However, it appears instances of fraud and money laundering were not greatly impacted by the health crisis.
According to the study, the shift in consumer lifestyles over the last year meant banks’ systems and teams were flagging more potentially risky transactions than normal that were in fact legitimate and action by the account holder.
“Thus, while fraud attack volume did not increase uniformly across the sector, most institutions ended up with a higher investigation burden regardless,” the report said.
Fraud flags falsely triggerd
The study was conducted by Omdia and quizzed 110 senior executives responsible for overseeing financial crime compliance at banks around the world, with 14 coming from the UK.
Perhaps unsurprisingly, given the sudden nature of the change, 79 percent of UK respondents said remote working had a high or major impact on the effectiveness of their financial crime prevention.
But more surprisingly, more than 70 per cent of UK institutions had seen no notable change in fraud attacks since the pandemic.
Globally, 69 per cent of respondents said the number of transactions falsely identified as potential financial crime had worsened with this being particularly so in the UK and Germany.
“A key challenge for many institutions is that the significant change in consumer behaviour from lockdowns (e.g., dramatic shift in shopping behaviour from physical to online site or stockpiling in some markets) has often resulted in existing fraud rules and detection systems wrongly identifying legitimate behaviour as suspected fraud, as changed actions appeared unusual compared to historic patterns,” the report added.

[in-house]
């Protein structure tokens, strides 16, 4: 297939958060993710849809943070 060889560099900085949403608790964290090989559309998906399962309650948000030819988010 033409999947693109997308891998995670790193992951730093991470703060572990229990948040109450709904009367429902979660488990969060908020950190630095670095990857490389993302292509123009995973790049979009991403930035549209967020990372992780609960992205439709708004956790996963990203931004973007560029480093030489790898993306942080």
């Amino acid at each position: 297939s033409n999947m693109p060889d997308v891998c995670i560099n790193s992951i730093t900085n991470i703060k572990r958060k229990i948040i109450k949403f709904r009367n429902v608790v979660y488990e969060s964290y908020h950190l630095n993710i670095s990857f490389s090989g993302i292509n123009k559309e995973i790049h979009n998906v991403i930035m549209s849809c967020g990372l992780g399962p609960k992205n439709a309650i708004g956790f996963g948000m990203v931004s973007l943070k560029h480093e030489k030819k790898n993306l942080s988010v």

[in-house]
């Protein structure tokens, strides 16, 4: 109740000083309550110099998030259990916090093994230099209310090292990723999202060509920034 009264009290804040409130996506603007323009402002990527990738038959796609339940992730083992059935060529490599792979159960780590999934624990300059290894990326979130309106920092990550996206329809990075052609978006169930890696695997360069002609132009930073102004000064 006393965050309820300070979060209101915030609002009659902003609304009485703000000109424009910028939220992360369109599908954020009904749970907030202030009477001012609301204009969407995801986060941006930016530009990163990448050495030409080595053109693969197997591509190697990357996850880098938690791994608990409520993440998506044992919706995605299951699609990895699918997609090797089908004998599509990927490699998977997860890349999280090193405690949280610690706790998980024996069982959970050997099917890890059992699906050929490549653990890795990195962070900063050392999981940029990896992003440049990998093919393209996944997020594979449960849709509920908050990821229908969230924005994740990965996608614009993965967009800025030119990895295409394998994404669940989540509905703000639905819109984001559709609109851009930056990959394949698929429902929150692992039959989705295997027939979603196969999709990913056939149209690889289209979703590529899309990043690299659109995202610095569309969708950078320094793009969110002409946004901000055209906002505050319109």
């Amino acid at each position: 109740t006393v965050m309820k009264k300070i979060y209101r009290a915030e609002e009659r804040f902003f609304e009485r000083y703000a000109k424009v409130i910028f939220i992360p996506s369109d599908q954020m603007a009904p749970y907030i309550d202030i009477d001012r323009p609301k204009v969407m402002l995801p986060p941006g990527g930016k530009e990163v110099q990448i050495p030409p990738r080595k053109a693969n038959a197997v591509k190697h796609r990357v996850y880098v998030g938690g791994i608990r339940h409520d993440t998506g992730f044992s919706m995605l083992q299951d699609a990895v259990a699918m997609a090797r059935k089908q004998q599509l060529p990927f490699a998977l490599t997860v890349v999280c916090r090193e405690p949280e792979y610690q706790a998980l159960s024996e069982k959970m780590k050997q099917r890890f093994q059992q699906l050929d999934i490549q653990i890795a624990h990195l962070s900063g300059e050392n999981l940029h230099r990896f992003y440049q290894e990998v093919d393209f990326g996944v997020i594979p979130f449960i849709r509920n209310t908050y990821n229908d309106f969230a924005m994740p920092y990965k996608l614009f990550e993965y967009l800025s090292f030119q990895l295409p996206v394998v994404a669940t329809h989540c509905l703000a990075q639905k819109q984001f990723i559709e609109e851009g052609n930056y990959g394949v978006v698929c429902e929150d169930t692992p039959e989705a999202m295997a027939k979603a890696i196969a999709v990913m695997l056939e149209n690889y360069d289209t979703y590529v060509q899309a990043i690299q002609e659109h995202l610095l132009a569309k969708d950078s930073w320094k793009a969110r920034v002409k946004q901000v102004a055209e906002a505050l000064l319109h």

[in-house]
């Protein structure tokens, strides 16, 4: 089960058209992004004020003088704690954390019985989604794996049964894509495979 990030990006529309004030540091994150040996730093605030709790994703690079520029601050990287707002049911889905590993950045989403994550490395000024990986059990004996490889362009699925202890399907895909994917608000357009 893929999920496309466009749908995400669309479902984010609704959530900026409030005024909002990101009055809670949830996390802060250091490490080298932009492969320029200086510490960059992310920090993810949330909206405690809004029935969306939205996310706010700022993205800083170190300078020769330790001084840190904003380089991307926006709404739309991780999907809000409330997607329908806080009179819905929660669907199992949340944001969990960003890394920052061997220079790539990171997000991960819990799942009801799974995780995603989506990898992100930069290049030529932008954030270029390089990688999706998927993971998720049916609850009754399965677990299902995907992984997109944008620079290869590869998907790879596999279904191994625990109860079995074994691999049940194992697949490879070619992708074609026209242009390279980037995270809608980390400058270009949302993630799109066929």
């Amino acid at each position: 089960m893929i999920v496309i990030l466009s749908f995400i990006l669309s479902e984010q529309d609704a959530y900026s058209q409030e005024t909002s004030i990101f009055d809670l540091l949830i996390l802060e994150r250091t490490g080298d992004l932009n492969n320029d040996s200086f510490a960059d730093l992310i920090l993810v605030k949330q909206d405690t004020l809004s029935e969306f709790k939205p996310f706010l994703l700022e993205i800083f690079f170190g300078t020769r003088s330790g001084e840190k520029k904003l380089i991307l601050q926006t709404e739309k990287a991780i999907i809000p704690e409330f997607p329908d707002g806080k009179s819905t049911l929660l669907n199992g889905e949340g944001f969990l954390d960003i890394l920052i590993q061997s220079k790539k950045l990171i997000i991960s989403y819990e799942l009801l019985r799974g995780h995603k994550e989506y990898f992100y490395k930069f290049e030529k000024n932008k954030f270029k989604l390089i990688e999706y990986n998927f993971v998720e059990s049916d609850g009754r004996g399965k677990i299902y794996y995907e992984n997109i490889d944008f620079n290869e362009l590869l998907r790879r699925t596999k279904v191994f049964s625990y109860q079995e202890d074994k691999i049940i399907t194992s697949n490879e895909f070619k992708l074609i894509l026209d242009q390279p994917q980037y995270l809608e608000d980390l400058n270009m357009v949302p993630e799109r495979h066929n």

FICO noted that a compounding factor throughout the pandemic had been greater emphasis on stopping financial crime and protecting consumers.
“Governments and regulators have generally enhanced consumer protection demands since the pandemic, creating increased pressure on institutions to rapidly redress financial fraud, regardless of higher workload volumes and employee workforce challenges,” it said.
And it added: “While the pandemic has created new opportunities for financial criminals, for most banks this has seemed to drive higher volumes of existing fraudulent attempts, rather a dramatic change to new types of fraud.
“Again, the impact of new fraud resulting from the pandemic seems to be stronger on the fraud over anti-money laundering (AML) compliance side, with a third of fraud executives flagging [this] as a strong pandemic impact compared to just over a sixth of compliance ones.”
And the report highlighted that organisational structures could be a problem with 64 per cent of UK respondents saying that fraud prevention and AML software reporting teams do not report to the same person at the bank.
“Just as the pandemic put huge stresses on the healthcare system, it put huge stresses on fraud and financial crime management teams,” said Toby Carlin, senior director for fraud consulting at FICO.
“Teams that collaborate in person and work with large software systems that have restricted access found that working from home hurt their productivity. This was compounded as the volume of fraud attacks rose.”